“Loyalist Trails” 2017-21: May 21, 2017

In this issue:
2017 UELAC Conference: Discover Your Roots
Lorenzo Sabine: Calling a Spade a Spade, by Stephen Davidson
Six Nations: Haldimand Tract, 1784, Where They Settled
Redcoats and War Crimes
Junto: Q&A with Marisa Fuentes, Author of Dispossessed Lives
JAR: The 3rd New Jersey Regiment’s Plundering of Johnson Hall
Ben Franklin’s World: Clergymen and the Politics of Revolutionary America
American Revolution Mohawk Valley Conference, June 10-11
Loyalists and the War of 1812: James Kelsey and sons Samuel and John
Where in the World?
Region and Branch Bits
From the Twittersphere and Beyond
Last Post: James Robertson Zavitz, UE
Victoria Day


2017 UELAC Conference: Discover Your Roots

June 22 – 25, 2017; London, Ontario

Hosted by: London & Western Ontario Branch and Grand River Branch

Registration and details.

Lorenzo Sabine: Calling a Spade a Spade

© Stephen Davidson, UE

In the town of Eastport, Maine, a merchant named Lorenzo Sabine spent years in pursuit of the stories of as many loyalists as he could discover in the family papers, primary documents, and histories of the American Revolution. His ambitious goal was to amass a biographical dictionary for a group of Americans who had been repeatedly maligned and misrepresented in the six decades since the conclusion of the War of Independence. The results of his Herculean efforts was The American Loyalists: Biographical Sketches of Loyalists of the American Revolution, a book that featured over 4,000 biographies of “Tories” from all walks of life.

Sabine’s work has since become a standard reference tool for genealogists and historians who want to know more about the revolution’s loyal Americans. But it is far more than a compendium of the war’s losers. Sabine wanted his readers to understand the history of the revolution from the perspective of the loyalists and so the first fourteen chapters of his book recount the events from the British government’s taxation of the colonies in the 1760s to the success of the loyalist founders of British North America up into the 1840s. The final chapter outlines the decline in the public spirit of the United States, the lack of patriotism, and the sins of the Continental Army. Sabine set out to demonstrate that the loyalists were not demons nor were the patriots angels.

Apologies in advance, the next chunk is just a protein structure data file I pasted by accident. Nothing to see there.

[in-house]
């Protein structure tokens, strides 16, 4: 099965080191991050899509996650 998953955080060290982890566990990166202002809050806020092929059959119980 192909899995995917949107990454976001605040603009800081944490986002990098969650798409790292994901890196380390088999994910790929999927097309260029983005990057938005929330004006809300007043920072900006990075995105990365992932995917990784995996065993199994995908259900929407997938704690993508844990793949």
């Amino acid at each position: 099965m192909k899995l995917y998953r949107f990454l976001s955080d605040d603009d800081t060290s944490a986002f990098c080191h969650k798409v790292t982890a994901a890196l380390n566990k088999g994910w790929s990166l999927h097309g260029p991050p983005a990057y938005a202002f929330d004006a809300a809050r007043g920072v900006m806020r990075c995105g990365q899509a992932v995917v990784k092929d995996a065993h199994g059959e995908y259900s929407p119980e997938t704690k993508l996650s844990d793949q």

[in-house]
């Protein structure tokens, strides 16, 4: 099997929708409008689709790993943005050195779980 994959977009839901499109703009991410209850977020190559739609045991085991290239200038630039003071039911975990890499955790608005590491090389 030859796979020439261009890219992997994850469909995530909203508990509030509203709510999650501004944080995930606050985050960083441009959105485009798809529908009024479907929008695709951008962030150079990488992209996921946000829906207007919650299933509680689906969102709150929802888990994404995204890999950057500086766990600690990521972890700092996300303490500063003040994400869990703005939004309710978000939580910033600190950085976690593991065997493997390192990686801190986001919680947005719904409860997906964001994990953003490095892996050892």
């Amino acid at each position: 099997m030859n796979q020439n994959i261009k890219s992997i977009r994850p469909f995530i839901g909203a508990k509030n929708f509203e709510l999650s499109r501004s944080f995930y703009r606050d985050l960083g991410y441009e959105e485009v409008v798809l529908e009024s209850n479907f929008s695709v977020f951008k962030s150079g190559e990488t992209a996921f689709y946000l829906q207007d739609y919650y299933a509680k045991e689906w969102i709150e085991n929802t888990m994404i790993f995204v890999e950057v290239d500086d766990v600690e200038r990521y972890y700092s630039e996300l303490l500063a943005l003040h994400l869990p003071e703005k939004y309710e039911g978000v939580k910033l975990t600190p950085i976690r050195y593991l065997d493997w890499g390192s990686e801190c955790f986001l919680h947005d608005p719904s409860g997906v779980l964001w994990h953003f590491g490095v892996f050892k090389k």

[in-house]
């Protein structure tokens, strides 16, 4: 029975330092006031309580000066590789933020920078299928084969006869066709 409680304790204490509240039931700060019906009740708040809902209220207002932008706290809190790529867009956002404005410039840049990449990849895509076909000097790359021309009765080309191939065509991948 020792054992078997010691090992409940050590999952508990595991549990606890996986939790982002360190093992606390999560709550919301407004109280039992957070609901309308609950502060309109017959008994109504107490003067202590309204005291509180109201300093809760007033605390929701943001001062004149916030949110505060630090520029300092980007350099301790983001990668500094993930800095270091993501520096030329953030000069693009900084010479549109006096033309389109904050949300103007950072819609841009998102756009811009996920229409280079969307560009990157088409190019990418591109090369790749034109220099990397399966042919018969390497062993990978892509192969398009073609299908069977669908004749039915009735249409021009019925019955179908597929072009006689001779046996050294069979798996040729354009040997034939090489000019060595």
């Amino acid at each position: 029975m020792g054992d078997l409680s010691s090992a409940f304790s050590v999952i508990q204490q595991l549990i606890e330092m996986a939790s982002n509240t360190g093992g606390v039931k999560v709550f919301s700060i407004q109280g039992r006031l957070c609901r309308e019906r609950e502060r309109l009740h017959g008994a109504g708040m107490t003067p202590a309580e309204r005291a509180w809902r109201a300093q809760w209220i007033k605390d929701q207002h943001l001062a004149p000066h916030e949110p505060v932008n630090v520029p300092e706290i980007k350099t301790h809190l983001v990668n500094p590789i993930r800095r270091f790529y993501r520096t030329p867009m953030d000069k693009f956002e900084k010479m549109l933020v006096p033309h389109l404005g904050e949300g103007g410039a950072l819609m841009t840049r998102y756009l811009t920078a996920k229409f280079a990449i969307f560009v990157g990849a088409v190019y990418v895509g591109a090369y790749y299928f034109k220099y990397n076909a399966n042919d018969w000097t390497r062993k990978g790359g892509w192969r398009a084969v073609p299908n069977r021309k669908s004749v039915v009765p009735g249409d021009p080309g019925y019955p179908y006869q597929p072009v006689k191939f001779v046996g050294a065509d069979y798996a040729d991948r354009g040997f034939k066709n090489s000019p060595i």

Before launching into over 4,000 loyalists’ biographical entries, Sabine concluded his fourteen-chapter overview of the revolution with these words: “Such, rapidly told, is the dark side of the story of the Revolution, as concerns the winners. I relate it here for several reasons. First, because it is due to the losers in the strife. Second, to show, what many persons are slow to believe, that there were wicked Whigs ” as well as wicked ” Tories.” Third, to do something to correct the exaggerated and gloomy views which are often taken of the degenerate spirit of the present times, founded on erroneous, because on a partial, estimate of the virtues of a by-gone age. “

Sabine speaks with such passion and conviction because he had, after all, confronted the “dark side of the Revolution” as he accumulated the experiences of so many individual loyalists. While one could, perhaps, ignore the atrocities experienced by a handful of loyal Americans that might have fallen into the hands of the Sons of Liberty, one could not sweep under the carpet the hundreds upon hundreds of fellow Americans who had been unjustly persecuted. It would be like denying the Holocaust of World War Two.

Sabine poured out his indignation and horror at the patriots’ treatment of loyalists in the ninth chapter of The American Loyalists. A series of rhetorical questions (only some of which are quoted below) called into doubt the wisdom of those patriots who used violence as a tool of persuasion.